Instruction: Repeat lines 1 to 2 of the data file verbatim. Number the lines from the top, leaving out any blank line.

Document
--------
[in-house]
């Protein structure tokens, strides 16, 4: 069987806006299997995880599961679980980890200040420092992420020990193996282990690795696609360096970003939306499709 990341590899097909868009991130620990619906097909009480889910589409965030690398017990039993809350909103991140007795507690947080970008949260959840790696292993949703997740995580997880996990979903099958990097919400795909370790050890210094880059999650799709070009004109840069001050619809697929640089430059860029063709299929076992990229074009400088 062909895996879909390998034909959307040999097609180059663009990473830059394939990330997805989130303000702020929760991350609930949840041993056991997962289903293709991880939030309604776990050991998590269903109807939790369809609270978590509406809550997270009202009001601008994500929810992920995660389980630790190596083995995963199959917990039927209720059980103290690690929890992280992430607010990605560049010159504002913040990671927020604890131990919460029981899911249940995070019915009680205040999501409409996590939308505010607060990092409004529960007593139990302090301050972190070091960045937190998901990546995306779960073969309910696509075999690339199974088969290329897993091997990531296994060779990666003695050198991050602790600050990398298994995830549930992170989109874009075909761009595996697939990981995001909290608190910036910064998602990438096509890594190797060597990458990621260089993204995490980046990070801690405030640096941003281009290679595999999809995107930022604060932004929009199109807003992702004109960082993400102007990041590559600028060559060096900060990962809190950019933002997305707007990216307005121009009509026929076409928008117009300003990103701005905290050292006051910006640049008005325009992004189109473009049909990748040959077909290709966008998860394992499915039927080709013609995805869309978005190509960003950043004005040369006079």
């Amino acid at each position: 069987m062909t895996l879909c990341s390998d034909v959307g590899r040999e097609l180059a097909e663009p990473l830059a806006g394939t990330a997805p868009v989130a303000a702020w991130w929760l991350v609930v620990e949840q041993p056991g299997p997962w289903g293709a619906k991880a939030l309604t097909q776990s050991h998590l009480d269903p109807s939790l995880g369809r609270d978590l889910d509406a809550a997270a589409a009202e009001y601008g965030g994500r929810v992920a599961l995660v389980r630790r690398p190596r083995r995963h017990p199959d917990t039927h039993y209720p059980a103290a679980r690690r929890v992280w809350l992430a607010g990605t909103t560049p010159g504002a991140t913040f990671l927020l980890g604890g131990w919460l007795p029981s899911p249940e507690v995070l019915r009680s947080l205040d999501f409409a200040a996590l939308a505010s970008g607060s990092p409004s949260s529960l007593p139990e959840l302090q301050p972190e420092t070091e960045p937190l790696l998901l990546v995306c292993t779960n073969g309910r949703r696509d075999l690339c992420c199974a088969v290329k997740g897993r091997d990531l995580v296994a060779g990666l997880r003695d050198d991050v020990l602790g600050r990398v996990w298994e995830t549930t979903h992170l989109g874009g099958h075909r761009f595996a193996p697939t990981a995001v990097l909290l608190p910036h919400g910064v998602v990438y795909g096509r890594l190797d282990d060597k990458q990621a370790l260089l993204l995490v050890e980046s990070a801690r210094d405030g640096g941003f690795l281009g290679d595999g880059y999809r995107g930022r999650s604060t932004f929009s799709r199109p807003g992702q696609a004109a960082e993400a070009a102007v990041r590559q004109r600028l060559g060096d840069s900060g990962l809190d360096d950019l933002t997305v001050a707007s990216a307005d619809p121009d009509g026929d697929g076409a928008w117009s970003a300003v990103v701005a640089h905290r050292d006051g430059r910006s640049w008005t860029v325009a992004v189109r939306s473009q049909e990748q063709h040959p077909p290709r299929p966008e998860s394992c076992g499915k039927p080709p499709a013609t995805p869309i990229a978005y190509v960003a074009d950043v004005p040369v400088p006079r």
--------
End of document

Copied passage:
[in-house]
């Protein structure tokens, strides 16, 4: 069987806006299997995880599961679980980890200040420092992420020990193996282990690795696609360096970003939306499709 990341590899097909868009991130620990619906097909009480889910589409965030690398017990039993809350909103991140007795507690947080970008949260959840790696292993949703997740995580997880996990979903099958990097919400795909370790050890210094880059999650799709070009004109840069001050619809697929640089430059860029063709299929076992990229074009400088 062909895996879909390998034909959307040999097609180059663009990473830059394939990330997805989130303000702020929760991350609930949840041993056991997962289903293709991880939030309604776990050991998590269903109807939790369809609270978590509406809550997270009202009001601008994500929810992920995660389980630790190596083995995963199959917990039927209720059980103290690690929890992280992430607010990605560049010159504002913040990671927020604890131990919460029981899911249940995070019915009680205040999501409409996590939308505010607060990092409004529960007593139990302090301050972190070091960045937190998901990546995306779960073969309910696509075999690339199974088969290329897993091997990531296994060779990666003695050198991050602790600050990398298994995830549930992170989109874009075909761009595996697939990981995001909290608190910036910064998602990438096509890594190797060597990458990621260089993204995490980046990070801690405030640096941003281009290679595999999809995107930022604060932004929009199109807003992702004109960082993400102007990041590559600028060559060096900060990962809190950019933002997305707007990216307005121009009509026929076409928008117009300003990103701005905290050292006051910006640049008005325009992004189109473009049909990748040959077909290709966008998860394992499915039927080709013609995805869309978005190509960003950043004005040369006079």